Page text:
Lands owned by Northeast Wilderness Trust in the Alder Stream Preserve are about to increase by 1700 acres--almost three square miles--thanks to the generosity and far-sighted vision of the Sweet Water Trust, a Massachusetts-based foundation committed to wilderness conservation.


"We are delighted to be able to transfer ownership of these beautiful lands in Maine to the Northeast Wilderness Trust," said Eve Endicott, executive director of Sweet Water Trust. "Before doing so, we'll transfer an easement on the property to the Forest Society of Maine, thereby ensuring that the lands will be well cared for and will remain wild forever," she said.


In addition to donating the property, Sweet Water Trust has agreed to make a substantial financial contribution to the Northeast Wilderness Trust's stewardship fund to help cover the costs of annual property taxes, management, and long-term care of the lands. We are deeply grateful for the generosity, leadership, and inspiration that Sweet Water has shown us on this and other projects over the years.


Once the transfer is completed later this summer, the Northeast Wilderness Trust will own more than 4,500 acres of wilderness waterways, wetlands, and forests in the Alder Stream Preserve, and we will continue working vigorously to add to this legacy for future generations to enjoy, and for wildlife to call home.


Many thanks to all of our supporters who received our recent letter and made a gift to support our work. We currently have more than a dozen conservation projects on the roster, and they all cost money to complete. Every dime we receive from you in donations makes a difference and enables us to succeed. Please help if you can, and let us know if you have any questions or suggestions.
Happy summer!



Jennifer Esser, Communications Director 

Welcome Marisa!


We are excited to welcome Marisa Riggi, NWT's new Conservation Coordinator. Marisa will be coordinating stewardship efforts and managing the Bristol, VT office. Marisa recently completed her degree requirements for a Masters in Natural Resources from the University of Vermont and is now finalizing her thesis project on environmental policies in the Adirondack Park. A native of Buffalo, NY, Marisa visited Vermont often as a child and has always been drawn to the state's natural beauty. We are grateful for Marisa's organizational skills, work ethic, positive energy, and enthusiasm for wilderness conservation.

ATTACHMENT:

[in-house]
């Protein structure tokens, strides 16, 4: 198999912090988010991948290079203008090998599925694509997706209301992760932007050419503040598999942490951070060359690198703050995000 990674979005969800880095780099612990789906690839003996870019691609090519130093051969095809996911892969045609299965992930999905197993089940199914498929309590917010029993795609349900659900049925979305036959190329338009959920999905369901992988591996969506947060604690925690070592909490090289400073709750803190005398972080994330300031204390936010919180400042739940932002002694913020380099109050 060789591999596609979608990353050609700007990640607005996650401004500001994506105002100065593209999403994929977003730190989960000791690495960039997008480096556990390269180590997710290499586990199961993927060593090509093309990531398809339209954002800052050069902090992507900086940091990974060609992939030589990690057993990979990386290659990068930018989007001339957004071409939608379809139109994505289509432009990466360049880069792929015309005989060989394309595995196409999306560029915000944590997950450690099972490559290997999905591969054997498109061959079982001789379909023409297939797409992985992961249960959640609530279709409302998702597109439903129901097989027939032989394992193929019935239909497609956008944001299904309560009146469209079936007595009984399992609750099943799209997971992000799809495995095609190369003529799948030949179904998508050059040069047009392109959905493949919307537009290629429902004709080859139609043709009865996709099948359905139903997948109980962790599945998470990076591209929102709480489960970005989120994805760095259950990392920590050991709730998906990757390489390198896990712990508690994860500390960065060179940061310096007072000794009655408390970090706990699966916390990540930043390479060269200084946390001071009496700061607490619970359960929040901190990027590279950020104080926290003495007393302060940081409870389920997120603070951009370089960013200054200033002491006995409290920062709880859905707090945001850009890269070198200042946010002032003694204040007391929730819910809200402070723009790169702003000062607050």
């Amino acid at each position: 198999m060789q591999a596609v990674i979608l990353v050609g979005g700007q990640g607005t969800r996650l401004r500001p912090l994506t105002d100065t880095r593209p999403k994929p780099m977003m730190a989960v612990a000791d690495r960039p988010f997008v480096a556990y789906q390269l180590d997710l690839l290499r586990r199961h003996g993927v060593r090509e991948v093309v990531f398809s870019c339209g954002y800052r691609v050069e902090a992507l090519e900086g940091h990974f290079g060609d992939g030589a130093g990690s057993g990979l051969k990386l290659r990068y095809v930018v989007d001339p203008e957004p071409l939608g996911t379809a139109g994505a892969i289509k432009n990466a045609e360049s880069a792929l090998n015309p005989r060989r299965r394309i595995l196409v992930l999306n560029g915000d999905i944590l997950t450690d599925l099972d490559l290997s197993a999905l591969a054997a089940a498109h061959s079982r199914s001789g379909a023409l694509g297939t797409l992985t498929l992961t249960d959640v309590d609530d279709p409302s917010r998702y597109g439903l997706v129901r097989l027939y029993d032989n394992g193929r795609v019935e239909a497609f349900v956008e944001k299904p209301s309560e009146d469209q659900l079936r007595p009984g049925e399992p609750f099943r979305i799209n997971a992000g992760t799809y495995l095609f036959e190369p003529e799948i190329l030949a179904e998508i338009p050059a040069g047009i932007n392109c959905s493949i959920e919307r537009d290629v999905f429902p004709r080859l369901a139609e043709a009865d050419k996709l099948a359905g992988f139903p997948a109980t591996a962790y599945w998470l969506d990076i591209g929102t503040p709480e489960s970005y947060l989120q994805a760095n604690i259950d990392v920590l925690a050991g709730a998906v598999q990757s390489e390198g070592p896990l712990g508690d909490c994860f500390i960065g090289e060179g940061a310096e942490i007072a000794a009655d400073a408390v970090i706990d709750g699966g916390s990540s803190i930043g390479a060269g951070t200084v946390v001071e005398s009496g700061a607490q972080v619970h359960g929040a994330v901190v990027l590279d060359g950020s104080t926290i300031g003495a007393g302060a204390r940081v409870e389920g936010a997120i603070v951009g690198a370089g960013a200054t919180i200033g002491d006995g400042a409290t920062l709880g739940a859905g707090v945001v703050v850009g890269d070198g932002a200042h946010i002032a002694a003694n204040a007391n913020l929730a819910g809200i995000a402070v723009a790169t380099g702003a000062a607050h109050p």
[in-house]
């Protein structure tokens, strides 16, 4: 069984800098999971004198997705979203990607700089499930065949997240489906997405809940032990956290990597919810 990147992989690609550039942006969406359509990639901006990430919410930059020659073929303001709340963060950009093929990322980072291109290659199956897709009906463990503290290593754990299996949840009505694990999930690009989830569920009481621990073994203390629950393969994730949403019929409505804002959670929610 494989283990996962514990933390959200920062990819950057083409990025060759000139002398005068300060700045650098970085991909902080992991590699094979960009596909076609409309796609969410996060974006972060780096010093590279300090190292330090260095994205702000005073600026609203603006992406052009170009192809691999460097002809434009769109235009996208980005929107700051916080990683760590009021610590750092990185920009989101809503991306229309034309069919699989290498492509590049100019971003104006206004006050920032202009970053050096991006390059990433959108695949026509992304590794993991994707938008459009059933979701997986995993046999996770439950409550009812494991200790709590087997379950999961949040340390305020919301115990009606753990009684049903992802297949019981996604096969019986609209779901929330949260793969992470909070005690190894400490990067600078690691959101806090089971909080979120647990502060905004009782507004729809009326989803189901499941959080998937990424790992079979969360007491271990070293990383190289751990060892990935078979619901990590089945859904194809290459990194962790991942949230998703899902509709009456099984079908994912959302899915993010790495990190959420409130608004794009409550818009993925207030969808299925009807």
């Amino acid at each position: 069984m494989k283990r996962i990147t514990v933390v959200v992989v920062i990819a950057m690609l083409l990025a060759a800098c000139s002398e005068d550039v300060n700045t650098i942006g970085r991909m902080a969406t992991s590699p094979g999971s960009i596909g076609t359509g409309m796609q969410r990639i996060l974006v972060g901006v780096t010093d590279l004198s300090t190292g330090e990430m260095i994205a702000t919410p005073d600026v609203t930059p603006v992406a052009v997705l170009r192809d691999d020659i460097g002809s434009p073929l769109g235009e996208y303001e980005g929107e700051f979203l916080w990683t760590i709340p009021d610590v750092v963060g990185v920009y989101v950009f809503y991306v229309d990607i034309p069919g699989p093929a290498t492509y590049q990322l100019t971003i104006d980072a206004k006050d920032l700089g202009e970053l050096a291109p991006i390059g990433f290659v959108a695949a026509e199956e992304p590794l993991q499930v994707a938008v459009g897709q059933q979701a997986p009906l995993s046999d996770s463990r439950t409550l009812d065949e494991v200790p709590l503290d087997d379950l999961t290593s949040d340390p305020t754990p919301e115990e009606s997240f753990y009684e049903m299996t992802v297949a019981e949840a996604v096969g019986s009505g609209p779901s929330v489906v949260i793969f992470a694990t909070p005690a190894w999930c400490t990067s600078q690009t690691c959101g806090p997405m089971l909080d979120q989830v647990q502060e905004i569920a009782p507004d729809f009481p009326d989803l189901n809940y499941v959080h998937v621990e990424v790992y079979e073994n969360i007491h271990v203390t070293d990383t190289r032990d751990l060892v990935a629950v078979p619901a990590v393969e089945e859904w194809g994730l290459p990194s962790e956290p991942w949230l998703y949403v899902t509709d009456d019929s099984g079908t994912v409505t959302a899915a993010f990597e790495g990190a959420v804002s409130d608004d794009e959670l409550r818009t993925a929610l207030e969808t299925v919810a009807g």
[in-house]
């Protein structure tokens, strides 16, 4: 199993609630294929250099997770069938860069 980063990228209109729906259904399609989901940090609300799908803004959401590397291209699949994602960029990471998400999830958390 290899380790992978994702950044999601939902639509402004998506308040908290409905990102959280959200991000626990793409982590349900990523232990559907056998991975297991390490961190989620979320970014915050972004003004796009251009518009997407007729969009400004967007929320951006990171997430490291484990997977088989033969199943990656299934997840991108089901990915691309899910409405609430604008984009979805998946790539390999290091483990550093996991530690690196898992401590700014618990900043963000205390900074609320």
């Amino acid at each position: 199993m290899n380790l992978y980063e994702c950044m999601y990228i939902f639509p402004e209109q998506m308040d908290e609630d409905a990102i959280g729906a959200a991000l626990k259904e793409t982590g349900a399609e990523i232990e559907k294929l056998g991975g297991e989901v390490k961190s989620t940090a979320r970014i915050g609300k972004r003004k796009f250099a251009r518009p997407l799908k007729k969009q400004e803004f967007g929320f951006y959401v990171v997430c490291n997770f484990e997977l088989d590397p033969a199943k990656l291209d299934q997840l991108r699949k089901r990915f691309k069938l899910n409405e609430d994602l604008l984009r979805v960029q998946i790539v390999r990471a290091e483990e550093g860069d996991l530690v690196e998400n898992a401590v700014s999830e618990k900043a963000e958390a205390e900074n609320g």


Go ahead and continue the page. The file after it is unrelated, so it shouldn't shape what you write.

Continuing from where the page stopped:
We also say goodbye to Rose Graves, who brought a keen mind, strong knowledge of natural history, and passion for science to her position as Conservation Director. We miss her, but wish her the best of luck as she pursues a PhD in Landscape Ecology at the University of Wisconsin-Madison.

Conservation Coordinator Marisa Riggi
New Conservation Coordinator Marisa Riggi

Citizen Scientists Form Teams   


Keeping Track volunteers in New York's Champlain Valley are preparing to begin their real work as citizen scientists. Northeast Wilderness Trust has sponsored two year-long Keeping Track programs--which train volunteers to detect and interpret the tracks and other signs of animals such as bobcat, black bear, fisher, and moose--in the Split Rock Wildway region. Volunteers recently gathered to form teams and choose the locations they will be monitoring for wildlife sign. Teams will head out over the next two months to begin walking transects and reporting data that will be used to better understand wildlife presence and movement in the region, and to set conservation priorities for the Trust.

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Northeast Wilderness Trust



PO Box 405

21 Prince Lane, Suite 2

Bristol, VT 05443

Alder Stream
Alder Stream